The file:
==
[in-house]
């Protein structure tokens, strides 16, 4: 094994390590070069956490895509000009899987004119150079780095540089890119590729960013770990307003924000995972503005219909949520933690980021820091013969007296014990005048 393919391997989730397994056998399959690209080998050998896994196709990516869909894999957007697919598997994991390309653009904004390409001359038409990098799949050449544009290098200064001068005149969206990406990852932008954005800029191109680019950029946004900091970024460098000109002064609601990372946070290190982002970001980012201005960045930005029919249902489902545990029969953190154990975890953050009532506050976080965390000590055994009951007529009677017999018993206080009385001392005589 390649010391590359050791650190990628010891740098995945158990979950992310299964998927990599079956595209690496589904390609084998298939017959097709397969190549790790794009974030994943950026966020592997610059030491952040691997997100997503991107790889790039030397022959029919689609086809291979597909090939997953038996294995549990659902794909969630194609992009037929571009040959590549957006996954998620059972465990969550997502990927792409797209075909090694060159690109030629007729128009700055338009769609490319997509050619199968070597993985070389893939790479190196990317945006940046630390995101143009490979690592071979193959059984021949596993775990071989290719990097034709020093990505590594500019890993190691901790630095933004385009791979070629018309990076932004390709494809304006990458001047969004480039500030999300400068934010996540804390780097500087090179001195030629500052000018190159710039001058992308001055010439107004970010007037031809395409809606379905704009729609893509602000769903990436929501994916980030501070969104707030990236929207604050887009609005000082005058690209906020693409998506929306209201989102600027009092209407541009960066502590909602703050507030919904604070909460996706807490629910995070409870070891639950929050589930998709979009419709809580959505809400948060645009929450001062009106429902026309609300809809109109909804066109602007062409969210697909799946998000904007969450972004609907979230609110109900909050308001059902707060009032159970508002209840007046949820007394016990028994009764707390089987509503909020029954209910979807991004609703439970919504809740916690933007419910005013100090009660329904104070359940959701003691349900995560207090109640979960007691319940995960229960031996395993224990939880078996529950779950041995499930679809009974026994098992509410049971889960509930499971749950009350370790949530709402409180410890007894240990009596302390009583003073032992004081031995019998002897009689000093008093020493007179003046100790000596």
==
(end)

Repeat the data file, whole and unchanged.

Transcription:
[in-house]
């Protein structure tokens, strides 16, 4: 094994390590070069956490895509000009899987004119150079780095540089890119590729960013770990307003924000995972503005219909949520933690980021820091013969007296014990005048 393919391997989730397994056998399959690209080998050998896994196709990516869909894999957007697919598997994991390309653009904004390409001359038409990098799949050449544009290098200064001068005149969206990406990852932008954005800029191109680019950029946004900091970024460098000109002064609601990372946070290190982002970001980012201005960045930005029919249902489902545990029969953190154990975890953050009532506050976080965390000590055994009951007529009677017999018993206080009385001392005589 390649010391590359050791650190990628010891740098995945158990979950992310299964998927990599079956595209690496589904390609084998298939017959097709397969190549790790794009974030994943950026966020592997610059030491952040691997997100997503991107790889790039030397022959029919689609086809291979597909090939997953038996294995549990659902794909969630194609992009037929571009040959590549957006996954998620059972465990969550997502990927792409797209075909090694060159690109030629007729128009700055338009769609490319997509050619199968070597993985070389893939790479190196990317945006940046630390995101143009490979690592071979193959059984021949596993775990071989290719990097034709020093990505590594500019890993190691901790630095933004385009791979070629018309990076932004390709494809304006990458001047969004480039500030999300400068934010996540804390780097500087090179001195030629500052000018190159710039001058992308001055010439107004970010007037031809395409809606379905704009729609893509602000769903990436929501994916980030501070969104707030990236929207604050887009609005000082005058690209906020693409998506929306209201989102600027009092209407541009960066502590909602703050507030919904604070909460996706807490629910995070409870070891639950929050589930998709979009419709809580959505809400948060645009929450001062009106429902026309609300809809109109909804066109602007062409969210697909799946998000904007969450972004609907979230609110109900909050308001059902707060009032159970508002209840007046949820007394016990028994009764707390089987509503909020029954209910979807991004609703439970919504809740916690933007419910005013100090009660329904104070359940959701003691349900995560207090109640979960007691319940995960229960031996395993224990939880078996529950779950041995499930679809009974026994098992509410049971889960509930499971749950009350370790949530709402409180410890007894240990009596302390009583003073032992004081031995019998002897009689000093008093020493007179003046100790000596």